PHOENIX -- Continuing on the path of Indian law, Cherokee Nation citizen Stacy Leeds has been appointed foundation professor of law and leadership for the Sandra Day O'Connor College of Law at Arizona State University.
Leeds's new position follows a stint at the University of Arkansas where she was named the first Native American female dean for its law school in 2011, serving as vice chancellor for economic development, a professor and achieving dean emeritus status.
"I had exceptional opportunities at University of Arkansas and will always be grateful to the students and my friends and colleagues throughout the state of Arkansas," Leeds said. "It's certainly with mixed emotions anytime a very positive chapter in your life comes to an end. I'll retain emeritus status and will always be a part of the Razorback community. A bond for life."
Leeds initially became interested in Indian law while in her undergraduate studies.
"Like many Cherokees that grew up here in Oklahoma, the growth of tribal governments was all around me during my during my formative years. It was a natural attraction," she said.
It was when she took a graduate school course in social work that sparked the idea to study law, which involved a mock testimony before Congress on Indian Child Welfare issues, according to an ASU press release.
Leeds said she was hooked by the process, research and oral advocacy and went on to earn a master's degree in law from the University of Wisconsin and a juris doctorate from the University of Tulsa.
Leeds also has a history of working for the CN, serving as a justice on its Supreme Court, chairwoman of the Cherokee Nation Gaming Commission and on the board of trustees for the Cherokee National Historical Society.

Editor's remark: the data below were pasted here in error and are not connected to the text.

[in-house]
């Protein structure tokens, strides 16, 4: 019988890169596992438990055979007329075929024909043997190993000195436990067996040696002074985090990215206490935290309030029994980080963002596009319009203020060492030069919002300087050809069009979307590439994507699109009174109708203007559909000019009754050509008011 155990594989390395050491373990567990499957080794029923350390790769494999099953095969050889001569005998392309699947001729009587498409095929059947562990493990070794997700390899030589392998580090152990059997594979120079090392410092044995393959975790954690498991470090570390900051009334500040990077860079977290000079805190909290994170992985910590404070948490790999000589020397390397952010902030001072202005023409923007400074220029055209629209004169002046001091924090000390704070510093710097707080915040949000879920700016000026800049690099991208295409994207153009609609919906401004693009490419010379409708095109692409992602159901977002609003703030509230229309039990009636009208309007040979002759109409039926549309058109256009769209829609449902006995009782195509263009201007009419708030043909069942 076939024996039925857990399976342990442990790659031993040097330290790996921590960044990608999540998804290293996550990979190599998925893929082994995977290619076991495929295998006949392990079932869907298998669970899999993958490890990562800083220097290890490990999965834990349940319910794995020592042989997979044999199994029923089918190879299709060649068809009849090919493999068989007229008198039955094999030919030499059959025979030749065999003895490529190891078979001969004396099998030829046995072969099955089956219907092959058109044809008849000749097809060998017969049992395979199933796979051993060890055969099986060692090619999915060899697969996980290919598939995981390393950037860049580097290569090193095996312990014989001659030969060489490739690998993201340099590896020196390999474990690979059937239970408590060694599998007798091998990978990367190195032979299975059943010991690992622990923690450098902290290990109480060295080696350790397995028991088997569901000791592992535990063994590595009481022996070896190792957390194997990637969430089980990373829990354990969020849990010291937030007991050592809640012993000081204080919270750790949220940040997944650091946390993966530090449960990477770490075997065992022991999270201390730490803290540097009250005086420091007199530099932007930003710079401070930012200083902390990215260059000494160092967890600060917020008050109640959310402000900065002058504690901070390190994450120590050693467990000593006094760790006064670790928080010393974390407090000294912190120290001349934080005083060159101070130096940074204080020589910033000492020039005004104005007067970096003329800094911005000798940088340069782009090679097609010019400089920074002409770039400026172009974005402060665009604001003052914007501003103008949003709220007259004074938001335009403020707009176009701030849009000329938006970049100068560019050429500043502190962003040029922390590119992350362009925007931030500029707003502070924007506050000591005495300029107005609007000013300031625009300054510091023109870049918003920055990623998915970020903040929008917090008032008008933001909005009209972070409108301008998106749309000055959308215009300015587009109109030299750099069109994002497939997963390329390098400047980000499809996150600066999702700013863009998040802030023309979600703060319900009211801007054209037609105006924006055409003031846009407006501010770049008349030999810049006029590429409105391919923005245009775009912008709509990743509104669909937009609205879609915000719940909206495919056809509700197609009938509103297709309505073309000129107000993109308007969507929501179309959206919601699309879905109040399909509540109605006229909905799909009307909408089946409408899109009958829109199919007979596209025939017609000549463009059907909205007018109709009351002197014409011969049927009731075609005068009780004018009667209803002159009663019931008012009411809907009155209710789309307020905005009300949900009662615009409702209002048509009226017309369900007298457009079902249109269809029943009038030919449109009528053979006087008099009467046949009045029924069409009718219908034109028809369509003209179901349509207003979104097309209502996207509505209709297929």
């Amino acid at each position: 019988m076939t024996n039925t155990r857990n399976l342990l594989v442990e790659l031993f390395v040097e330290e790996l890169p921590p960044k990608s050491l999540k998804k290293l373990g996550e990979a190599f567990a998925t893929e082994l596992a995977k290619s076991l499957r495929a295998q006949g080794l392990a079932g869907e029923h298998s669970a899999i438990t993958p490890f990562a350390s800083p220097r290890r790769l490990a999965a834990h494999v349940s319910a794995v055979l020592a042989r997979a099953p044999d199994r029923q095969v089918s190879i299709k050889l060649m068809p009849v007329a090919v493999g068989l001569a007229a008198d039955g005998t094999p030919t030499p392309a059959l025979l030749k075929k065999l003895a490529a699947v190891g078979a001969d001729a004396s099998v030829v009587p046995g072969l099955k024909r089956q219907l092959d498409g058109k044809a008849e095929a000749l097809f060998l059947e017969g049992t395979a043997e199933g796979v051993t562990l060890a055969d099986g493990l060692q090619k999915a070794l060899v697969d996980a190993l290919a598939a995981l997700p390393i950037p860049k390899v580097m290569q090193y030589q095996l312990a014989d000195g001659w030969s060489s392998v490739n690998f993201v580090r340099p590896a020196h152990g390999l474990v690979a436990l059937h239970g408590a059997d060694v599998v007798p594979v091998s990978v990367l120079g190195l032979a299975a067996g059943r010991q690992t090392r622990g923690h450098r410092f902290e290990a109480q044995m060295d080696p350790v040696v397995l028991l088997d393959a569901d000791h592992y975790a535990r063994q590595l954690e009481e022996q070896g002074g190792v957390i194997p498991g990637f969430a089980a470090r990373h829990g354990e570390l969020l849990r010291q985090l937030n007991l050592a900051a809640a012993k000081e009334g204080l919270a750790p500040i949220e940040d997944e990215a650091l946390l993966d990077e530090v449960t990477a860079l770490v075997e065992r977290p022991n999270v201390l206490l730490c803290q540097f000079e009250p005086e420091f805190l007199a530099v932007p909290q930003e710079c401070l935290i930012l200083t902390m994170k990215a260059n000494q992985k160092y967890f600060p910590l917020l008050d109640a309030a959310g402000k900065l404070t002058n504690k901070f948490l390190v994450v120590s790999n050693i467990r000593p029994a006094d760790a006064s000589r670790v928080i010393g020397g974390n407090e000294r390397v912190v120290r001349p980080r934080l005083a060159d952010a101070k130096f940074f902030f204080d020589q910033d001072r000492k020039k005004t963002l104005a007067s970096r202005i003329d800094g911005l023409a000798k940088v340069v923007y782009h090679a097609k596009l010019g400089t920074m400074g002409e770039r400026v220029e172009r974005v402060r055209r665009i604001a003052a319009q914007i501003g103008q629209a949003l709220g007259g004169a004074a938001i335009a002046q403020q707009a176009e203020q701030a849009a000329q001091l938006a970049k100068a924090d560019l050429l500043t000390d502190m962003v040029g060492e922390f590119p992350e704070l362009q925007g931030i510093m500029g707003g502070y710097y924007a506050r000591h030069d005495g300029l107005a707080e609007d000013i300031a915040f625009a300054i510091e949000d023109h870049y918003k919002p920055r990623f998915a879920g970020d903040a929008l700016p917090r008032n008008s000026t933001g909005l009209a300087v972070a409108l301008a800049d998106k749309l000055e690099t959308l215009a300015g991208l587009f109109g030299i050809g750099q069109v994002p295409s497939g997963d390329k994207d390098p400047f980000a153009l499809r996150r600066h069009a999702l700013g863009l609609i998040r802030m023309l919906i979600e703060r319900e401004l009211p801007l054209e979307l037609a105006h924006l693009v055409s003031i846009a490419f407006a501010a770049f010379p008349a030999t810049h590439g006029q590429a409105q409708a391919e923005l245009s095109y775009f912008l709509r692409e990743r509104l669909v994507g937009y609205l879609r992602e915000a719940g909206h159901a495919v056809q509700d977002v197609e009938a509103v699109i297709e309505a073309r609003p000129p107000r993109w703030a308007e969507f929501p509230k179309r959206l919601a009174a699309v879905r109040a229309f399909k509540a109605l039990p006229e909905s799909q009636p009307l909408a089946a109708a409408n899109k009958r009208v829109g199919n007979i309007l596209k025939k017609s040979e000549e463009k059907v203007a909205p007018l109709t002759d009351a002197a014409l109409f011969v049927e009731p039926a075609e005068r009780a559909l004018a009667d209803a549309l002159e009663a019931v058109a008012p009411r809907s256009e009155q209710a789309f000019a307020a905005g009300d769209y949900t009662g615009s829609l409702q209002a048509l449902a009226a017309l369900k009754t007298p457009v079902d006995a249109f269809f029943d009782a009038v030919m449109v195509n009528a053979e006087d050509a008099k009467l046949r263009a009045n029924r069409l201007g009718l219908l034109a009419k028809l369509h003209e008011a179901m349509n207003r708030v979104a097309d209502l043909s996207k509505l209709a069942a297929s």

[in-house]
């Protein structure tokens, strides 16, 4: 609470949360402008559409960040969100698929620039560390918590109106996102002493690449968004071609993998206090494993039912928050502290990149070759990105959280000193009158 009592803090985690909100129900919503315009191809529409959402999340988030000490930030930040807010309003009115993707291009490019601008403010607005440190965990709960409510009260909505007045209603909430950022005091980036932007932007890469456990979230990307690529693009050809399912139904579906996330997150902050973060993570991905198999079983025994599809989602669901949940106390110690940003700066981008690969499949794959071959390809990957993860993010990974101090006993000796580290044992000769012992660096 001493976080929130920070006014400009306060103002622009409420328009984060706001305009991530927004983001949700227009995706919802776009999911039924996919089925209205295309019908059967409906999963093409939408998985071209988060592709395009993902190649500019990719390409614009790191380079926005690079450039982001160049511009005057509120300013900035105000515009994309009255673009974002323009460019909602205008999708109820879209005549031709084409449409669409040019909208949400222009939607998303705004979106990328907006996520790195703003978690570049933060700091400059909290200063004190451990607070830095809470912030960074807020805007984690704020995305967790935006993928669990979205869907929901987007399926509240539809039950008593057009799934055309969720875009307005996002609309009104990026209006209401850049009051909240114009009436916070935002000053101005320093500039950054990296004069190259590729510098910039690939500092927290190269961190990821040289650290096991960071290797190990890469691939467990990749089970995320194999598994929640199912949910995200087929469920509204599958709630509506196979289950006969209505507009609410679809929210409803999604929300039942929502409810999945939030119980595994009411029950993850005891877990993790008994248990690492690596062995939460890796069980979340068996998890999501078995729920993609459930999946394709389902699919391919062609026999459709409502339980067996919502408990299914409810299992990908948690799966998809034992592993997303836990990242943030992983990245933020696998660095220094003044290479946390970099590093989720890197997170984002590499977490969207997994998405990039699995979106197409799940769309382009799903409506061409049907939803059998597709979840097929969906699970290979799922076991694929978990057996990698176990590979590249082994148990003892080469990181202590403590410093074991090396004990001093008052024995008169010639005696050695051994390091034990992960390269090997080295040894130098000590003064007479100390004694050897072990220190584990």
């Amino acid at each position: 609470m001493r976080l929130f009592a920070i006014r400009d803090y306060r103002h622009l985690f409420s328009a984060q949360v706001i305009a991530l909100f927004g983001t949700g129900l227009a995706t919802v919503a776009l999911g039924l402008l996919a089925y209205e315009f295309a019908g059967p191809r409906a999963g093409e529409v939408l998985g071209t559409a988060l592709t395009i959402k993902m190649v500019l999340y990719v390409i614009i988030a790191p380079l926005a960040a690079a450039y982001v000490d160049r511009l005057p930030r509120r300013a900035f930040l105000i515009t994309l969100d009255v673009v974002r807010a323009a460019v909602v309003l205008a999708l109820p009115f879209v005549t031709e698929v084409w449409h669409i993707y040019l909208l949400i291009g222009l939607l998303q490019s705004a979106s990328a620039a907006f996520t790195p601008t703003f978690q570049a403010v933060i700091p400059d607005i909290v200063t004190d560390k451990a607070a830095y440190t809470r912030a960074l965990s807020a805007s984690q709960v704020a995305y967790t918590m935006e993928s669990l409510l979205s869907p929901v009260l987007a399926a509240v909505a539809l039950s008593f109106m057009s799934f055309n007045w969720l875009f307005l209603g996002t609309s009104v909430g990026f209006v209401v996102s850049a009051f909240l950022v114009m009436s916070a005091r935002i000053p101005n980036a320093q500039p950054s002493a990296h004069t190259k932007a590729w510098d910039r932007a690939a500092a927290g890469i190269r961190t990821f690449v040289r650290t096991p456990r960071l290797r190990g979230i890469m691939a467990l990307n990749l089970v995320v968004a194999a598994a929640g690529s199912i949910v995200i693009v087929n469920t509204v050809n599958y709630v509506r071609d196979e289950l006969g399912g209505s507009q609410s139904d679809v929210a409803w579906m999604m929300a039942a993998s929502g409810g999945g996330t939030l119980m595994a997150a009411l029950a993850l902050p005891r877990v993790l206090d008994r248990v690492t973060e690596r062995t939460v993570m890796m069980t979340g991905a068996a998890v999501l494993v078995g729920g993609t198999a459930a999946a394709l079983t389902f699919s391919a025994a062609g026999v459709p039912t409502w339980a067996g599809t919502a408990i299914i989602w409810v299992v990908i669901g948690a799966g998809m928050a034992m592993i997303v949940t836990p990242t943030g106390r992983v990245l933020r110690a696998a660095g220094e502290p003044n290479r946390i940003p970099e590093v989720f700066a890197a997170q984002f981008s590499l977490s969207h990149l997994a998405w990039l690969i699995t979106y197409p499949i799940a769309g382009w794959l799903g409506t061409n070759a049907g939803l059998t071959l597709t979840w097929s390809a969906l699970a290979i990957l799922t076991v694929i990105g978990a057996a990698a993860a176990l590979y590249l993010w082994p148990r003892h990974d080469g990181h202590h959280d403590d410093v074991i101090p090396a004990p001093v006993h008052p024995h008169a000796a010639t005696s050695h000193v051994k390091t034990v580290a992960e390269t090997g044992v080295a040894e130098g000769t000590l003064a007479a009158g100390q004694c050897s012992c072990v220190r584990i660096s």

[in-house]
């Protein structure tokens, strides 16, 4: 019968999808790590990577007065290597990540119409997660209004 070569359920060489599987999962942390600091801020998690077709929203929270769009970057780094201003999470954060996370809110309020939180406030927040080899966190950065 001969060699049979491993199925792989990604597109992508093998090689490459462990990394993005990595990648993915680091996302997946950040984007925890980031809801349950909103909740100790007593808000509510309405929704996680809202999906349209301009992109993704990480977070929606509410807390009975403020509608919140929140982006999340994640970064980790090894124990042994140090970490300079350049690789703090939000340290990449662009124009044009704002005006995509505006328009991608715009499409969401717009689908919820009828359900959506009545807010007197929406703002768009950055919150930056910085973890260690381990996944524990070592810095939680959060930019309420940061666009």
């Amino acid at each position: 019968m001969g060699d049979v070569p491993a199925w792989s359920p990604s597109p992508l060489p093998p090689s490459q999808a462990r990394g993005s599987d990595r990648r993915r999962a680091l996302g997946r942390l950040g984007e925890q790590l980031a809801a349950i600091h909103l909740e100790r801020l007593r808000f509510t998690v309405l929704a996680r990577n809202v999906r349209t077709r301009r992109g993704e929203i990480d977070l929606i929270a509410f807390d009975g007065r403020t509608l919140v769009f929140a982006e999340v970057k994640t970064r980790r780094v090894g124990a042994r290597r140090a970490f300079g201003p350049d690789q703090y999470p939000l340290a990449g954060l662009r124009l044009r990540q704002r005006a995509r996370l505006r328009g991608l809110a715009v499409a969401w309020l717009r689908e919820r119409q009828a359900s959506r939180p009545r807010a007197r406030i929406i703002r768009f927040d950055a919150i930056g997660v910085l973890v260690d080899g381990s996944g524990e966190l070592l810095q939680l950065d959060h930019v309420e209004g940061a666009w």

She currently is a Muscogee (Creek) Nation district court judge and an appellate court judge for Prairie Band Potawatomi Nation. She serves on the boards of Kituwah LLC; American Indian Graduate Center; Akiptan Inc.; and the American Indian Resource Center Inc., according to the ASU press release.
Her attraction to ASU Law, she said, presents an "incredible opportunity" to join largest team of Native faculty at one law school, all jointly committed to advancing Indian law.
"It's unparalleled and remarkable for one law school to assemble such a team into one Indian law program," she said.
Though she officially started Jan. 1, she will start teaching in the fall. As for now, she will advance Indian law and policy through writings and nationwide outreach, as well as recruiting and mentoring students remotely.
"In the next phase of my career, I look forward to doubling down to do what I can to advance Indian country," she said. "For me, that means pushing out more writing projects, teaching as many future Indian lawyers as possible and working with Indigenous Nations in the ways I can be most helpful. For academic purposes, that path led me on a one-way street to ASU Law."